One of the great lures of Nassau County on Long Island is its proximity to Manhattan. But the looming presence of The Big Apple could be the biggest and most insurmountable hurdle the New York Islanders encounter in their attempts to build a new arena that will keep the National Hockey League team in the area that inspired its nickname.
Nassau County voters soundly turned down a referendum Monday, August 1 that would have resulted in residents funding the $400 million plan to build a new arena, minor league ballpark and developmental hub to replace the aging Nassau Veterans Memorial Coliseum. But the “nay” vote may have had less to do with the public’s distaste for higher taxes — the $400 million would have been generated by raising property taxes from 3.5 to four percent — and more with residents overlooking the team and the entertainment options in their own backyard.
Nassau Coliseum is located in Uniondale, which doesn’t have a stop on the Long Island Railroad. But most of the towns surrounding Uniondale are on the LIRR, as are most towns in western Suffolk County, which makes it easy and inexpensive for Long Islanders to board the train and head into Madison Square Garden — the home of the NBA’s Knicks and the NHL’s Rangers as well as dozens of entertainment events annually. And depending on the event at the Coliseum, it can cost more to park there than to buy the train ticket into Penn Station.
The Islanders are not the only metro-area professional franchise finding it difficult to thrive in the shadow of the big city. The New Jersey Devils and New Jersey Nets suffer from similar irrelevance — but unlike the Islanders, they have new arenas that assure their continued existence.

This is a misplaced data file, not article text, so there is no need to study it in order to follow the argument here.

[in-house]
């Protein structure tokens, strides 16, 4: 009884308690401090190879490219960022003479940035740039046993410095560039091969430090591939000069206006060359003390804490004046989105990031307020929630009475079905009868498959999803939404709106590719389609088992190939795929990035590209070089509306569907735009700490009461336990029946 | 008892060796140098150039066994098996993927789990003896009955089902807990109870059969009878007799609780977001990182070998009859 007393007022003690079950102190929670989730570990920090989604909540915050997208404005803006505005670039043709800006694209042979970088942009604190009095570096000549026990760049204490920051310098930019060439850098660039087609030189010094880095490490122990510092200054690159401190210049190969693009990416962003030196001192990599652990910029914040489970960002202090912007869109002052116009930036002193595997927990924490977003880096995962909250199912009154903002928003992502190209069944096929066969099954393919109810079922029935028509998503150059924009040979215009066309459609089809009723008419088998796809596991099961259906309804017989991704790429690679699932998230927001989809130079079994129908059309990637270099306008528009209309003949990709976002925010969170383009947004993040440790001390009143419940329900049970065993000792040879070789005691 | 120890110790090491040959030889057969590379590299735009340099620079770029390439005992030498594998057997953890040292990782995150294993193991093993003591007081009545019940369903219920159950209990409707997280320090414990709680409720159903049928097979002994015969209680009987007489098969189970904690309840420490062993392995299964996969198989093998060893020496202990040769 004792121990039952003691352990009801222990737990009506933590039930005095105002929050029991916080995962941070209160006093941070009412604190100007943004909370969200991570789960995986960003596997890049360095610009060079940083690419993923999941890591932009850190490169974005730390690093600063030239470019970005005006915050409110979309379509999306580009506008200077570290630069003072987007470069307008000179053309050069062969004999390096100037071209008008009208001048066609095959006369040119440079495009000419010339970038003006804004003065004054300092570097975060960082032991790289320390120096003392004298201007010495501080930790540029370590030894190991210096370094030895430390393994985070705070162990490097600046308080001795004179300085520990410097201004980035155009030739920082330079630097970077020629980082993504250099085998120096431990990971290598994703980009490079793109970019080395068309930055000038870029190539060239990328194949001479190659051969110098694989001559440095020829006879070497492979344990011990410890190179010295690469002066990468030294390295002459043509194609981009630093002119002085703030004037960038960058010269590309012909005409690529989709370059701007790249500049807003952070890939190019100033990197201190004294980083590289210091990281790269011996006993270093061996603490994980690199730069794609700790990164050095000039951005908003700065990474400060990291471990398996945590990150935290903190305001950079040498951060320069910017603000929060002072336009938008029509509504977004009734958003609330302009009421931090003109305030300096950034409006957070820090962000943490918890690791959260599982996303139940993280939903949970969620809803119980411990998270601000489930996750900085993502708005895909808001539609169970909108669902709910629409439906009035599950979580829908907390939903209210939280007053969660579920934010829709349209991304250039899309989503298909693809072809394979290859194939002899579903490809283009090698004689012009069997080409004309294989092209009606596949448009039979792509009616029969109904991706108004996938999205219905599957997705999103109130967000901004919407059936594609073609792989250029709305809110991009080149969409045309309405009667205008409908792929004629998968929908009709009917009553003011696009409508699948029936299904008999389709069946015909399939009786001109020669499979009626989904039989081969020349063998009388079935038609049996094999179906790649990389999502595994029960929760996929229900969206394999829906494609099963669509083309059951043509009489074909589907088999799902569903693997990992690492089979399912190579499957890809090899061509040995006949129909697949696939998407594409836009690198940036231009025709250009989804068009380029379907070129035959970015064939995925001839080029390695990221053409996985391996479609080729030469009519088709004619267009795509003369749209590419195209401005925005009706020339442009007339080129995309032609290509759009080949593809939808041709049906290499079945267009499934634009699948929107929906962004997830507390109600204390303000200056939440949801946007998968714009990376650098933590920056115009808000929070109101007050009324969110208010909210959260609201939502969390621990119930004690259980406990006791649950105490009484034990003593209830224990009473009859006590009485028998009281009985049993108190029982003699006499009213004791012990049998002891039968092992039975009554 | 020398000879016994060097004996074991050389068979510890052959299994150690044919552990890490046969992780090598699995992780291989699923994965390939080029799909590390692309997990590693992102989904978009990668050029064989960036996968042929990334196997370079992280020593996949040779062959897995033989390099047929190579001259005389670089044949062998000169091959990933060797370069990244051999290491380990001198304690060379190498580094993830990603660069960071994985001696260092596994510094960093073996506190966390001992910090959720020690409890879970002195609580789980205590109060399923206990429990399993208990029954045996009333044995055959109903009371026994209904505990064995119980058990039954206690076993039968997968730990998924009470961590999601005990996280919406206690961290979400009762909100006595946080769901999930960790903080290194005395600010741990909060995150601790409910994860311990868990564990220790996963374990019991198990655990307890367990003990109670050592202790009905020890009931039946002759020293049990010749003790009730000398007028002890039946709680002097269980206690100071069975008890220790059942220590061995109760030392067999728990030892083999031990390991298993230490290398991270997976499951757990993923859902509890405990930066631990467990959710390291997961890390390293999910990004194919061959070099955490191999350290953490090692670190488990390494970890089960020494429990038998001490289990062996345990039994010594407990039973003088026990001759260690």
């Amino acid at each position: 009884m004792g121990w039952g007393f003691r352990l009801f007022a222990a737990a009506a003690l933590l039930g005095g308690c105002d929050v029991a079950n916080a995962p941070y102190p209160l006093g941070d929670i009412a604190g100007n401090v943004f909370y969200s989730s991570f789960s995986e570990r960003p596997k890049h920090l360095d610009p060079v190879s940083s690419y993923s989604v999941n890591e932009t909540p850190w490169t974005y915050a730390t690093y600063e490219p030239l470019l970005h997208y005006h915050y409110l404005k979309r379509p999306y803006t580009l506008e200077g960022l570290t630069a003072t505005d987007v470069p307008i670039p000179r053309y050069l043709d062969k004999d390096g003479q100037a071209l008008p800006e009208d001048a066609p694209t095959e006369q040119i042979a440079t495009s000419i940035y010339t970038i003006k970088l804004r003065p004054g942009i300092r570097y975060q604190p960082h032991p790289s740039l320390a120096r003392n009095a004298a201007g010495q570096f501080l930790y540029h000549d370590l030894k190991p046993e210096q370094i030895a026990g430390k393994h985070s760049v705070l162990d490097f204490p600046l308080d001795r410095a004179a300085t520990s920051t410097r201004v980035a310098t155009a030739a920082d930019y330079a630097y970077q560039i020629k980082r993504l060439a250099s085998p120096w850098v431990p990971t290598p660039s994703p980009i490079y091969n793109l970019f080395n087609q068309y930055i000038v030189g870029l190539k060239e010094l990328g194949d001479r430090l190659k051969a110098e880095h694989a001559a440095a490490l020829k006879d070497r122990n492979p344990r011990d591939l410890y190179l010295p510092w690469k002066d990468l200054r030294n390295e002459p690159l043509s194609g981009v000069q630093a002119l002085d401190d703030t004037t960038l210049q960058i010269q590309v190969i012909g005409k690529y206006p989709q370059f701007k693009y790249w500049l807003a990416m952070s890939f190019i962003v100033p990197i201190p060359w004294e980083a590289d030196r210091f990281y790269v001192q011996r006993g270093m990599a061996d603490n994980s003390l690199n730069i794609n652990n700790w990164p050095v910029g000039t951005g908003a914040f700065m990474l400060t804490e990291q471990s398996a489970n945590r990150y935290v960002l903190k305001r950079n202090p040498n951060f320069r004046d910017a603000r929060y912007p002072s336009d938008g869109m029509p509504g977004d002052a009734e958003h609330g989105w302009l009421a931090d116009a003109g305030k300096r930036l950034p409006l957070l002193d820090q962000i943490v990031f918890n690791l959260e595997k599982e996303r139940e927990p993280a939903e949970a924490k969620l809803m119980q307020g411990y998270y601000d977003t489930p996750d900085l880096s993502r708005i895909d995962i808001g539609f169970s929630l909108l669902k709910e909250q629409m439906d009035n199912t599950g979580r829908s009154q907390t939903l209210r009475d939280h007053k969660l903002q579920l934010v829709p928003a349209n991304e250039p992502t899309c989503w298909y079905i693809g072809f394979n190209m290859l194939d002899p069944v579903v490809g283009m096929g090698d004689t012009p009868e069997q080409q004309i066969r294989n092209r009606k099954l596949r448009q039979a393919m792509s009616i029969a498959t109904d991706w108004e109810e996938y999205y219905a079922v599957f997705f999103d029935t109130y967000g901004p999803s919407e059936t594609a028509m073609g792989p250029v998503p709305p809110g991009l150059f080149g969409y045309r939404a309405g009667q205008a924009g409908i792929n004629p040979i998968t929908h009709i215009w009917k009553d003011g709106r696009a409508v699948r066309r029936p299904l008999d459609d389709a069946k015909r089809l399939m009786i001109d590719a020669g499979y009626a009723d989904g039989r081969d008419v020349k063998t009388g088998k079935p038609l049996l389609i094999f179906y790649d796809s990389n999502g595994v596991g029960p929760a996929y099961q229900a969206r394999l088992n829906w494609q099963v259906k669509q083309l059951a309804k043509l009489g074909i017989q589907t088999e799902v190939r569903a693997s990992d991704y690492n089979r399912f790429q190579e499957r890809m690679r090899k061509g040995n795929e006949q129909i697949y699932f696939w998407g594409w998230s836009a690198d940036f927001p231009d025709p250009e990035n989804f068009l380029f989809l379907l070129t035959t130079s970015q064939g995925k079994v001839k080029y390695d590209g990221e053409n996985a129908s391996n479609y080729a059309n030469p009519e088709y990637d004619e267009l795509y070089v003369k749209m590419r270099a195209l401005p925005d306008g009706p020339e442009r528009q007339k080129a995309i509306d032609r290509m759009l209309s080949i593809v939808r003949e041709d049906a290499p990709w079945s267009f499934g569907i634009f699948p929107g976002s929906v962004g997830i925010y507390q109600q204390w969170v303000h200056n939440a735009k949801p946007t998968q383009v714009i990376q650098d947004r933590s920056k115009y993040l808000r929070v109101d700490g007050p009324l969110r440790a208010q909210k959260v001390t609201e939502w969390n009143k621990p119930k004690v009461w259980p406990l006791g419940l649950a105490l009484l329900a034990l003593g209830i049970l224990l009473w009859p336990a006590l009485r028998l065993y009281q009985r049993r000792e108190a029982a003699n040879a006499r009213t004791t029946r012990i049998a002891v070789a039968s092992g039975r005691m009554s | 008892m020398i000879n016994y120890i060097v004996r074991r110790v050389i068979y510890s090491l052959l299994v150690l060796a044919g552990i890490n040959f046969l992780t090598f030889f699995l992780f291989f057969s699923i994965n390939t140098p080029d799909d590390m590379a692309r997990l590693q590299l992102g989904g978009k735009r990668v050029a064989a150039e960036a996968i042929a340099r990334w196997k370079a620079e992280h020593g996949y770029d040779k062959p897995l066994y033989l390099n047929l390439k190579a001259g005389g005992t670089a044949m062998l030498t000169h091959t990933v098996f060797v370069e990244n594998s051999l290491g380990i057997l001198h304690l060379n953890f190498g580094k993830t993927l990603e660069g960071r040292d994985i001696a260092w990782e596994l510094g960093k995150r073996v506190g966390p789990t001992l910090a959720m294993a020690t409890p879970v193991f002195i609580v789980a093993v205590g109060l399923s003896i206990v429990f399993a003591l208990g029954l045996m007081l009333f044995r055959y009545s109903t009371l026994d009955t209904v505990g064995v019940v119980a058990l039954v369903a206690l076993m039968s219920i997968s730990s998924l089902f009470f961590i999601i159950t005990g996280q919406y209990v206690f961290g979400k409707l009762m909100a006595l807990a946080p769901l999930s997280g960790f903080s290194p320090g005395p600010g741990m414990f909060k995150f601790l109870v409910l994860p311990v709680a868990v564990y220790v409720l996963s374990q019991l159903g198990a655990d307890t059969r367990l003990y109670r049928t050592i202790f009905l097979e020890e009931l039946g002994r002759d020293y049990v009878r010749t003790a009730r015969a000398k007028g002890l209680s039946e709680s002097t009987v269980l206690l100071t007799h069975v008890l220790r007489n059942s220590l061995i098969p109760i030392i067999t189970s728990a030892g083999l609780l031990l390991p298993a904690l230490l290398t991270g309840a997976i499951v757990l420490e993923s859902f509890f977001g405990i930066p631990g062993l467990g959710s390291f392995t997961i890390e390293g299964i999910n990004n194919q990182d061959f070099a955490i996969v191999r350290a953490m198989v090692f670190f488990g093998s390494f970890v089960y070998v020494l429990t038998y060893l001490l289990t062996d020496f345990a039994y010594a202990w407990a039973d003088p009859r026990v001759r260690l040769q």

“The problem is they’re on the outskirts of a major city and no one wants to go to the Meadowlands to see a basketball game,” Jason Berger of AllSeats.com said, referencing the Nets’ soon-to-be former home. “It might be a little bit better in Brooklyn [where the Nets will move for the 2012-13 season], but still, who wants to go to Brooklyn to see a game? No offense to anyone in Brooklyn, but if you have a choice of being able to go to Madison Square Garden or the Barclays Center, eight times out of 10 you’re not going to [Brooklyn].
“Same thing with the Coliseum. There are businesses on Long Island and there are people who go to the games, but the team doesn’t have the same type of popularity that New York City teams do.”
While the Islanders became a must-see attraction during their dynastic run of four straight Stanley Cup championships from 1980 to 1983, the Devils were never able to make a dent in the Rangers’ popularity even as New Jersey won three Cups between 1995 and 2003. In fact, the Devils came close to moving to Nashville after their first Cup win.
“We were joking about it at the office,” Berger told TicketNews. “[The Devils] won the Stanley Cup one year yet we sold more tickets to another team in the same city that did nothing that year. I just think it has a lot to do with location, location, location.”
Islanders owner Charles Wang is still hoping to develop a new arena and developmental plan — one that he will at least partially fund — but he won’t be able to change the fundamental problem facing the Islanders as they try to entice both residents and out-of-towners to the Coliseum: While Manhattan features enough sights and sounds to fill an encyclopedia, Nassau Coliseum is bordered by highways and strip malls.
“[Between] the number of people looking to go to a live event and the number of people who live in the city and all the tourists [in the city], it’s just easier selling tickets [to Madison Square Garden],” Berger said. “The challenge is trying to get someone out to Nassau County to go to a lot of games. [The Islanders have] been creative in trying to market their tickets, but ultimately, it really comes down to the fact that people don’t get excited about going to Nassau County. And it’s unfortunate.”